LOS ANGELES (Reuters) - Several thousand people gathered in Los Angeles on Saturday evening to protest a voter-approved ballot measure that bans same-sex marriage in California.
A diverse crowd, estimated at 5,000, stretched for blocks in the Silver Lake district, east of Hollywood, carrying signs and chanting against Proposition 8, a constitutional amendment that bars the state from recognizing same-sex marriages.
"Equal rights," the protesters chanted, "When do we want it? Now!"
The measure overturned a California Supreme Court ruling in May that refusing homosexuals the right to marry violated the state constitution. Voters in Florida and Arizona joined California on Tuesday in banning same-sex marriages.
Dozens of states have similar laws. Only two U.S. states, Massachusetts and Connecticut, allow same-sex marriage.
Many of the protesters' signs mocked the Mormon church, which spent millions promoting the measure, helping make it one of the most expensive ballot campaigns in U.S. history.
Others expressed despair the gay community had not benefited from U.S. President-elect Barack Obama's lopsided election victory.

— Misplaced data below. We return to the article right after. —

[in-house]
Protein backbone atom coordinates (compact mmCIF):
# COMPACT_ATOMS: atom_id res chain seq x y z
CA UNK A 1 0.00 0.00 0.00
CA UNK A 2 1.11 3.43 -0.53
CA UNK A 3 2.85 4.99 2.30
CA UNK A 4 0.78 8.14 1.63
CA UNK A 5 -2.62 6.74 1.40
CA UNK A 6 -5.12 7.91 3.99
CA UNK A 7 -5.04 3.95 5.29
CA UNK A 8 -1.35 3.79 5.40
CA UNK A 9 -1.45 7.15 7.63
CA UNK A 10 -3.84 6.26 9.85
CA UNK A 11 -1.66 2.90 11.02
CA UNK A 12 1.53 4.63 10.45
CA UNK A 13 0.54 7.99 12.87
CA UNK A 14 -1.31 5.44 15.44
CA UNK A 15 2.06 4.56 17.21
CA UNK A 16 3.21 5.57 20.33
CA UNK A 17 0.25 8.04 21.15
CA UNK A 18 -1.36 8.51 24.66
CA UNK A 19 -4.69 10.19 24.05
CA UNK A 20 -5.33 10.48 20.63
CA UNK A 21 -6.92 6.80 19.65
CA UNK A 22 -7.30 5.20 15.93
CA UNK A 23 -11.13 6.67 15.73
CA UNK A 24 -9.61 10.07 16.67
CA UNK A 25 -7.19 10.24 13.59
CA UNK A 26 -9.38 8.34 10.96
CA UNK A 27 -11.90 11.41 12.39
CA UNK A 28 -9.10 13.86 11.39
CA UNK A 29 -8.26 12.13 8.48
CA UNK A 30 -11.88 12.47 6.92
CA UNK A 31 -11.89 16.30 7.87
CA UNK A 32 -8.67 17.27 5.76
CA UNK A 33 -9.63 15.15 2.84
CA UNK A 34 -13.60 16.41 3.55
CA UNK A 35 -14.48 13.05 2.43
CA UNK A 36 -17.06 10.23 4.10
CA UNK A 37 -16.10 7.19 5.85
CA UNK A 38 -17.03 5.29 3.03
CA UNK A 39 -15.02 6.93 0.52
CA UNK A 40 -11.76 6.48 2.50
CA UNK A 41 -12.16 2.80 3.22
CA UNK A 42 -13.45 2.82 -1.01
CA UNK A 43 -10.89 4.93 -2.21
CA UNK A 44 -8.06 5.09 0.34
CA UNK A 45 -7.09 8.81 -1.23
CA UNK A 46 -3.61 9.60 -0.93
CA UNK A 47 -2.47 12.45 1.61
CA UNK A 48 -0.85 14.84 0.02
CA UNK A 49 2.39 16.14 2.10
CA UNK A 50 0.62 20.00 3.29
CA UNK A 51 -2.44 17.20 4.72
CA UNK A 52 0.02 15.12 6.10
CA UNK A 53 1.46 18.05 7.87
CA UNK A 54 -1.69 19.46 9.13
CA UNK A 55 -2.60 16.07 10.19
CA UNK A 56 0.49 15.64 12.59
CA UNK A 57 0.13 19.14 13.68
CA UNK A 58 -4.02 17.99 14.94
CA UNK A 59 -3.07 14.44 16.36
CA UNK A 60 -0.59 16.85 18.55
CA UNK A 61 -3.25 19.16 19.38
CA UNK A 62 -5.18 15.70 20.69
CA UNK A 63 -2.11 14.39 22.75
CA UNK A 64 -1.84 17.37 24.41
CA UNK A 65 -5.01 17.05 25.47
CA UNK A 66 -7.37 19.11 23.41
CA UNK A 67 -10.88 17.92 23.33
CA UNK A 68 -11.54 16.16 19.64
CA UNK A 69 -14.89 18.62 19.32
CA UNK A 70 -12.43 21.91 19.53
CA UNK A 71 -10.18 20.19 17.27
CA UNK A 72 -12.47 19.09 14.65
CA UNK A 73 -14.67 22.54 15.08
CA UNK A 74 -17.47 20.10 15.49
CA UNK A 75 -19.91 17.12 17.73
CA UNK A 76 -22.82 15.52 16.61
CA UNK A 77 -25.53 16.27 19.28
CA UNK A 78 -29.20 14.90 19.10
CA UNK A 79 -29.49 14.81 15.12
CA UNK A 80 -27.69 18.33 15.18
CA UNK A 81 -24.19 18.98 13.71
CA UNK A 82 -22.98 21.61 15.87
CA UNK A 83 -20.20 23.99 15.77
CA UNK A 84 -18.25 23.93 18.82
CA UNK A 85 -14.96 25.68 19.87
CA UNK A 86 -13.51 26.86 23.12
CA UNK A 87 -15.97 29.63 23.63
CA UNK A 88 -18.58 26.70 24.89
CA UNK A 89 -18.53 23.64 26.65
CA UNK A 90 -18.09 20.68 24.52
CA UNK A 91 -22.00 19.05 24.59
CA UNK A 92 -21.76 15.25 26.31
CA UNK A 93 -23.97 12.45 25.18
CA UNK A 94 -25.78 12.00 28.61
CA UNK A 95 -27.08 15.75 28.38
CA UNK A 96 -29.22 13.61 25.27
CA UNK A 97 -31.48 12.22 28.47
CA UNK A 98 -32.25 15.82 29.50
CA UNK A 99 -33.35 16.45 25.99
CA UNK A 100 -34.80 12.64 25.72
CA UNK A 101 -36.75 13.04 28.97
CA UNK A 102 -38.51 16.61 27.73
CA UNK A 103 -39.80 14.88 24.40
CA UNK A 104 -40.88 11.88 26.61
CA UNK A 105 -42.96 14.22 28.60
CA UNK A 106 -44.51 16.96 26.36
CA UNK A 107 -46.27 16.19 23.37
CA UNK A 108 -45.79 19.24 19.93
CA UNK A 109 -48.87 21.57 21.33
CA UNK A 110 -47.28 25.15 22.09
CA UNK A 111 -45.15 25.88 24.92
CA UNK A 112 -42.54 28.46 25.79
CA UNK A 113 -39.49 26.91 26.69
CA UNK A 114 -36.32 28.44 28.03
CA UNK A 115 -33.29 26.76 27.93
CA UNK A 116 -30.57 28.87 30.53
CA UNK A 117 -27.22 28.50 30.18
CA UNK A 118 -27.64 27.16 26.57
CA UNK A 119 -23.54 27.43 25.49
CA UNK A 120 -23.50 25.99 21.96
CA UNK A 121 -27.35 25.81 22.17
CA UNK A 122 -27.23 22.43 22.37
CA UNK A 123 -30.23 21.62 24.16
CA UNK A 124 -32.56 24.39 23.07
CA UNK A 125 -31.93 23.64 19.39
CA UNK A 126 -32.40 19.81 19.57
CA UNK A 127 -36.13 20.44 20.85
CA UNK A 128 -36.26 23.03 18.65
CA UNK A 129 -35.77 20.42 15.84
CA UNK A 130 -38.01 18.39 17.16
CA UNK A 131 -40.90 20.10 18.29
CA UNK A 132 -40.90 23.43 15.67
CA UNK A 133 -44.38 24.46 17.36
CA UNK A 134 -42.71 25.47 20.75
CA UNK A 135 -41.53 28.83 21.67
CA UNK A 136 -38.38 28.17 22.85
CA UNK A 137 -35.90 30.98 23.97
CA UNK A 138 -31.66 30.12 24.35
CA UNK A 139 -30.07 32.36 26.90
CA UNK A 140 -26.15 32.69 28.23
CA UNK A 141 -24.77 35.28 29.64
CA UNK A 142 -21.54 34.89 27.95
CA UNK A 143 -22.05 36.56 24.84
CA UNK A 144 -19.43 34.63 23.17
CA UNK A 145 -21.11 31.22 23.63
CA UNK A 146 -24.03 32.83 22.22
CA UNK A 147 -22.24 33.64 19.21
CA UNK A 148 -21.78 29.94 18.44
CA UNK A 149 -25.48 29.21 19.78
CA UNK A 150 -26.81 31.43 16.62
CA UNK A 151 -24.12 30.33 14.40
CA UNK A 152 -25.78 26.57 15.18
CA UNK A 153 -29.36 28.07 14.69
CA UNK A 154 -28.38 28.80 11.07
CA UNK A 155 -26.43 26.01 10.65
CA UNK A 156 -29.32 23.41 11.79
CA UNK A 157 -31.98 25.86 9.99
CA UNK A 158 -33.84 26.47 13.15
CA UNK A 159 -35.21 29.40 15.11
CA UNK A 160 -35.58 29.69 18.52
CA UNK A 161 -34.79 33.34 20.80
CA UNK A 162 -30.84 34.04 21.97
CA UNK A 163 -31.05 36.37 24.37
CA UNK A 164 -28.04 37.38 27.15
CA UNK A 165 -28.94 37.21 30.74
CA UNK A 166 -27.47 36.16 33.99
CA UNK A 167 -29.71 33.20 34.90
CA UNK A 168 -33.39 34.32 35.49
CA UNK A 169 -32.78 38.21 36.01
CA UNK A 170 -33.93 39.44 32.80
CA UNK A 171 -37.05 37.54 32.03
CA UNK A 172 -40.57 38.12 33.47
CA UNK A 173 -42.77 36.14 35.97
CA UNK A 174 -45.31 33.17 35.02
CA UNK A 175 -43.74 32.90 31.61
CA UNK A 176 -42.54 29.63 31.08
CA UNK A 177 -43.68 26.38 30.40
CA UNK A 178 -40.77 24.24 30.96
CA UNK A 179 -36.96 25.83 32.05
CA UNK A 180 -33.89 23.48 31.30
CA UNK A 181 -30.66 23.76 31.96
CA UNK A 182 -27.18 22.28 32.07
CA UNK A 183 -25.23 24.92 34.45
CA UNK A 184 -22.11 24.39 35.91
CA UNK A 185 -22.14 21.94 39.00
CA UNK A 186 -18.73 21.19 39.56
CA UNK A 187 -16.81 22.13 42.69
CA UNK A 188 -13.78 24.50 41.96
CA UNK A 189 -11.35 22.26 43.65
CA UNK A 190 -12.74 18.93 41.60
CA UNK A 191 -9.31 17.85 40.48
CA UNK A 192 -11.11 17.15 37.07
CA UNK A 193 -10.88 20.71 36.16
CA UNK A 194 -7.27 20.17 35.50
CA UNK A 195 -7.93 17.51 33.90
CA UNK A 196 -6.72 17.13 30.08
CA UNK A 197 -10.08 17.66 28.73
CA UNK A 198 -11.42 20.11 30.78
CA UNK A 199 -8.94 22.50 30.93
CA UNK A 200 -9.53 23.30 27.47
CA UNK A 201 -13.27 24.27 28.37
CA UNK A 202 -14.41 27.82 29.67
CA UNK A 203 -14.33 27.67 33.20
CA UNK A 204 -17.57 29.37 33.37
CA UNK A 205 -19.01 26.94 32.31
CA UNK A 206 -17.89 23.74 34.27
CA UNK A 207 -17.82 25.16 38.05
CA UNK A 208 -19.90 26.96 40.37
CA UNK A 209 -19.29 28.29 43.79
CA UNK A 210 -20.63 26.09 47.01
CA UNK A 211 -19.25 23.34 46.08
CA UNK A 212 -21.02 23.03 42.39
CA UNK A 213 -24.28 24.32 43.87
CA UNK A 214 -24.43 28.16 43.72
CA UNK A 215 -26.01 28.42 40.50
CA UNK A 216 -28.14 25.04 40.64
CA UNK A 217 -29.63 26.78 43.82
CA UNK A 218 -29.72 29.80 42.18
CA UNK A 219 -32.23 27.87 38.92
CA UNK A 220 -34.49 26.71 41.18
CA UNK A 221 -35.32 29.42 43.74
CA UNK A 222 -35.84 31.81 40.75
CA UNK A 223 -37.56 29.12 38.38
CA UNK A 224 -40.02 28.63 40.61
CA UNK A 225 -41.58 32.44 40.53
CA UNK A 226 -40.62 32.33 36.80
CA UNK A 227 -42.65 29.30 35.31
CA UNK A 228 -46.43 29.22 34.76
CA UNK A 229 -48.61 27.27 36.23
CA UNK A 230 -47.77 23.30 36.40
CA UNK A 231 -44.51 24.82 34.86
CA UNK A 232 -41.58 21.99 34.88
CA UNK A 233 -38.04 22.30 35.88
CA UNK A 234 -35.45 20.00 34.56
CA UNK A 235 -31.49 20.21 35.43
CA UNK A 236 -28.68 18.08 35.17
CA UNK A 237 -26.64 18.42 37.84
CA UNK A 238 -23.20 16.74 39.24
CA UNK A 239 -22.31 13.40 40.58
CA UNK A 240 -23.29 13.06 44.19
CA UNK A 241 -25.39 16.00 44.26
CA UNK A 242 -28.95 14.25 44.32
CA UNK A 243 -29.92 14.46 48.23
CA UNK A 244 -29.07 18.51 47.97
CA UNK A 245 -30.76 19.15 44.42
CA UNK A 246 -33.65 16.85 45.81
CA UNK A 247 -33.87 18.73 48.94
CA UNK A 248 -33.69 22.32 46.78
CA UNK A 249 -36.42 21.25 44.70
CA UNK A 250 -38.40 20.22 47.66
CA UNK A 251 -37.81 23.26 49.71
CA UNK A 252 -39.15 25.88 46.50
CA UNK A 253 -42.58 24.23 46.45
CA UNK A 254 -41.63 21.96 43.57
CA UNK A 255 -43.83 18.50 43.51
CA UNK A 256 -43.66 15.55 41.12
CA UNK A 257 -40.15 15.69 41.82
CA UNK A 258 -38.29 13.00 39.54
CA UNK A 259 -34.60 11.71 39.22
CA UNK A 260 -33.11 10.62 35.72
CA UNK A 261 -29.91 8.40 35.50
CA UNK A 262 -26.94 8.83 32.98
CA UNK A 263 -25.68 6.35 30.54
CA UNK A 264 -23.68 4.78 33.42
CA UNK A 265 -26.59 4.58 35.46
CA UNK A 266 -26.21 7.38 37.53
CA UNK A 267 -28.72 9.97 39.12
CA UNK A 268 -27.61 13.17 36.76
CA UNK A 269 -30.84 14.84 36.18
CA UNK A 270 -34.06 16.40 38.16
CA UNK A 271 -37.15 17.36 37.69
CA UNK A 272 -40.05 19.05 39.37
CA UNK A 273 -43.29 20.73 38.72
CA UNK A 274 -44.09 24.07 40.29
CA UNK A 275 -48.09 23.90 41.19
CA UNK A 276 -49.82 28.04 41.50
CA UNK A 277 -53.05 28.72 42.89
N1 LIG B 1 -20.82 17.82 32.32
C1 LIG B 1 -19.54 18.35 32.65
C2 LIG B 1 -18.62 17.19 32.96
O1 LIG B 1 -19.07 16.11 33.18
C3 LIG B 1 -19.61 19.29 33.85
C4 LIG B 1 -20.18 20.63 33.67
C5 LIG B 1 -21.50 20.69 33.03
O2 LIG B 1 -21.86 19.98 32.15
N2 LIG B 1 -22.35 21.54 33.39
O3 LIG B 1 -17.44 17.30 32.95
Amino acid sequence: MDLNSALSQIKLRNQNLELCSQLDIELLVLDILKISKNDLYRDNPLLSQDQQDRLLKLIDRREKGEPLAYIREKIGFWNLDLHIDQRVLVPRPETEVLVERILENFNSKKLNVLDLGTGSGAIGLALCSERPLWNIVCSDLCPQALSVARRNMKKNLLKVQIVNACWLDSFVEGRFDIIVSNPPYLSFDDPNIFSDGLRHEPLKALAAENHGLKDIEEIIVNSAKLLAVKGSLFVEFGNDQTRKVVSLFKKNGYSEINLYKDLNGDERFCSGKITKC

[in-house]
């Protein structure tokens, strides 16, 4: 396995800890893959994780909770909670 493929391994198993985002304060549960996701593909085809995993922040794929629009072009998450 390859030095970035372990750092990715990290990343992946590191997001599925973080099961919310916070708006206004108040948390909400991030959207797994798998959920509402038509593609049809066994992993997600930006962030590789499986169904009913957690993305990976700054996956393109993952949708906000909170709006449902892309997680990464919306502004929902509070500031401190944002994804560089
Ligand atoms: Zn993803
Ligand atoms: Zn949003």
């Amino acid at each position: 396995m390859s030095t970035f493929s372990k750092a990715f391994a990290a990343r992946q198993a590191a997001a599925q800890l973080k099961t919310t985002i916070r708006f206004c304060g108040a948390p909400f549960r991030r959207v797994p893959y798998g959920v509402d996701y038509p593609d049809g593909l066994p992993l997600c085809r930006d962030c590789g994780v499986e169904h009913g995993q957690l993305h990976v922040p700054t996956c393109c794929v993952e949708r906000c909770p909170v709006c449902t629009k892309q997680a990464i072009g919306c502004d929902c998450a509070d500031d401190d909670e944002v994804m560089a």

"Yes we can (unless you're gay)," read one sign.
The march began at Sunset Junction, once a strip of bars where the U.S. gay community first made a stand against police harassment in the late 1960s.
The action was one of a number of largely peaceful protests that took place across the state on Saturday, and have clogged Los Angeles streets every night since the proposition passed.
"This is a historic place for the (lesbian-gay-bisexual-transgender) community," said Ian Thompson, spokesman for protest organizer the ANSWER Coalition. "We are remembering the fact that the gay community started standing up for itself here. People are just very angry."
Activists, both gay and straight, listened to speakers and marched about a 1 mile through Silver Lake, watched by police on horseback and several hovering helicopters.
Participants in the rally included Robin Tyler and Diane Olson, a lesbian couple whose lawsuit led the state Supreme Court to permit more than 18,000 couples to marry over the summer. Those couples now find their unions in legal limbo. California state law recognizes civil unions between gays and lesbians.
Supporters of the proposition argued that gay marriage would be taught in schools if the ban failed, a position that opponents of the ban reject.
Tyler and Olson had their attorney file a writ with the high court on Wednesday challenging the initiative. Civil rights groups have filed another lawsuit and leaders of some California cities were contemplating joining those actions.
The ballot measure, whose campaign drew a record total of $70 million in contributions from supporters and opponents, amended the state constitution to add, "Only marriage between a man and a woman is valid or recognized in California."
Reporting by Gina Keating; Editing by Todd Eastham